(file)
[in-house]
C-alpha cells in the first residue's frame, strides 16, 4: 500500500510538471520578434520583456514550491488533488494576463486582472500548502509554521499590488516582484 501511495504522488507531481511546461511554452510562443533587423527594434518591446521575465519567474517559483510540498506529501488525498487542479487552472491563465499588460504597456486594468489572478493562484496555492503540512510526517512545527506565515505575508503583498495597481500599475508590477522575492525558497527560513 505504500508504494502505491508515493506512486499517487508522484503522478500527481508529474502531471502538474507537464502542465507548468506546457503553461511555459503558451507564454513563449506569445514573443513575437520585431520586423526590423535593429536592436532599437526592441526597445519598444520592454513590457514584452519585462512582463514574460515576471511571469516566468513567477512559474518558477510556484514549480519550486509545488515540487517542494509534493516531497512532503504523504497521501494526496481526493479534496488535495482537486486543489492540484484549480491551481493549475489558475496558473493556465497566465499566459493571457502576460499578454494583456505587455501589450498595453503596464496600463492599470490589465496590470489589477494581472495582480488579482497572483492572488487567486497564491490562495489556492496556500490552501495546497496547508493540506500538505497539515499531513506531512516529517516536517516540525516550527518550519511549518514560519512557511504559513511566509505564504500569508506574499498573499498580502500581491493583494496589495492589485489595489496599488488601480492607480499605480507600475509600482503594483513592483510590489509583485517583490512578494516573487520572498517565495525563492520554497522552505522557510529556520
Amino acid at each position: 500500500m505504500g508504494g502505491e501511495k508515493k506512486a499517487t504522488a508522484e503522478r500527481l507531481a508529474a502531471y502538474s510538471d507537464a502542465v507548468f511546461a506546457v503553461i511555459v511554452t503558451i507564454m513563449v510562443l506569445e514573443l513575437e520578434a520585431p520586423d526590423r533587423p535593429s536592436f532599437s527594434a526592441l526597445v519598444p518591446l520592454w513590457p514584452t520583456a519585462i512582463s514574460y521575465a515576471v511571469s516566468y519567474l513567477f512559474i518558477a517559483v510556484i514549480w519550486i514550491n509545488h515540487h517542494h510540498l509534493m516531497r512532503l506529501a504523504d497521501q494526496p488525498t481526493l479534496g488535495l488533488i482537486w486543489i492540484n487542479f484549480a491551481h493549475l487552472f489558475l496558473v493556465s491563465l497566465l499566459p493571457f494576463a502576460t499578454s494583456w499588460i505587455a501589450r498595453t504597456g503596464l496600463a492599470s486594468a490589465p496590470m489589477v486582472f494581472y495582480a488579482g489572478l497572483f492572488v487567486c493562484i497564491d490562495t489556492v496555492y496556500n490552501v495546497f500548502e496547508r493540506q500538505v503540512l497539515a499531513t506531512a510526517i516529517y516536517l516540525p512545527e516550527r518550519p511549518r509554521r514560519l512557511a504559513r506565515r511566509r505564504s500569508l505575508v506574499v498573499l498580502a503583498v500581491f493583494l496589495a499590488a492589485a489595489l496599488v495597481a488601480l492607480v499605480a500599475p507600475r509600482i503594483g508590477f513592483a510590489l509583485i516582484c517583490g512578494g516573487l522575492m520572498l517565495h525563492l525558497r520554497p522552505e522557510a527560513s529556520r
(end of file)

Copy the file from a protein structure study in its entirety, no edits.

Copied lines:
[in-house]
C-alpha cells in the first residue's frame, strides 16, 4: 500500500510538471520578434520583456514550491488533488494576463486582472500548502509554521499590488516582484 501511495504522488507531481511546461511554452510562443533587423527594434518591446521575465519567474517559483510540498506529501488525498487542479487552472491563465499588460504597456486594468489572478493562484496555492503540512510526517512545527506565515505575508503583498495597481500599475508590477522575492525558497527560513 505504500508504494502505491508515493506512486499517487508522484503522478500527481508529474502531471502538474507537464502542465507548468506546457503553461511555459503558451507564454513563449506569445514573443513575437520585431520586423526590423535593429536592436532599437526592441526597445519598444520592454513590457514584452519585462512582463514574460515576471511571469516566468513567477512559474518558477510556484514549480519550486509545488515540487517542494509534493516531497512532503504523504497521501494526496481526493479534496488535495482537486486543489492540484484549480491551481493549475489558475496558473493556465497566465499566459493571457502576460499578454494583456505587455501589450498595453503596464496600463492599470490589465496590470489589477494581472495582480488579482497572483492572488487567486497564491490562495489556492496556500490552501495546497496547508493540506500538505497539515499531513506531512516529517516536517516540525516550527518550519511549518514560519512557511504559513511566509505564504500569508506574499498573499498580502500581491493583494496589495492589485489595489496599488488601480492607480499605480507600475509600482503594483513592483510590489509583485517583490512578494516573487520572498517565495525563492520554497522552505522557510529556520
Amino acid at each position: 500500500m505504500g508504494g502505491e501511495k508515493k506512486a499517487t504522488a508522484e503522478r500527481l507531481a508529474a502531471y502538474s510538471d507537464a502542465v507548468f511546461a506546457v503553461i511555459v511554452t503558451i507564454m513563449v510562443l506569445e514573443l513575437e520578434a520585431p520586423d526590423r533587423p535593429s536592436f532599437s527594434a526592441l526597445v519598444p518591446l520592454w513590457p514584452t520583456a519585462i512582463s514574460y521575465a515576471v511571469s516566468y519567474l513567477f512559474i518558477a517559483v510556484i514549480w519550486i514550491n509545488h515540487h517542494h510540498l509534493m516531497r512532503l506529501a504523504d497521501q494526496p488525498t481526493l479534496g488535495l488533488i482537486w486543489i492540484n487542479f484549480a491551481h493549475l487552472f489558475l496558473v493556465s491563465l497566465l499566459p493571457f494576463a502576460t499578454s494583456w499588460i505587455a501589450r498595453t504597456g503596464l496600463a492599470s486594468a490589465p496590470m489589477v486582472f494581472y495582480a488579482g489572478l497572483f492572488v487567486c493562484i497564491d490562495t489556492v496555492y496556500n490552501v495546497f500548502e496547508r493540506q500538505v503540512l497539515a499531513t506531512a510526517i516529517y516536517l516540525p512545527e516550527r518550519p511549518r509554521r514560519l512557511a504559513r506565515r511566509r505564504s500569508l505575508v506574499v498573499l498580502a503583498v500581491f493583494l496589495a499590488a492589485a489595489l496599488v495597481a488601480l492607480v499605480a500599475p507600475r509600482i503594483g508590477f513592483a510590489l509583485i516582484c517583490g512578494g516573487l522575492m520572498l517565495h525563492l525558497r520554497p522552505e522557510a527560513s529556520r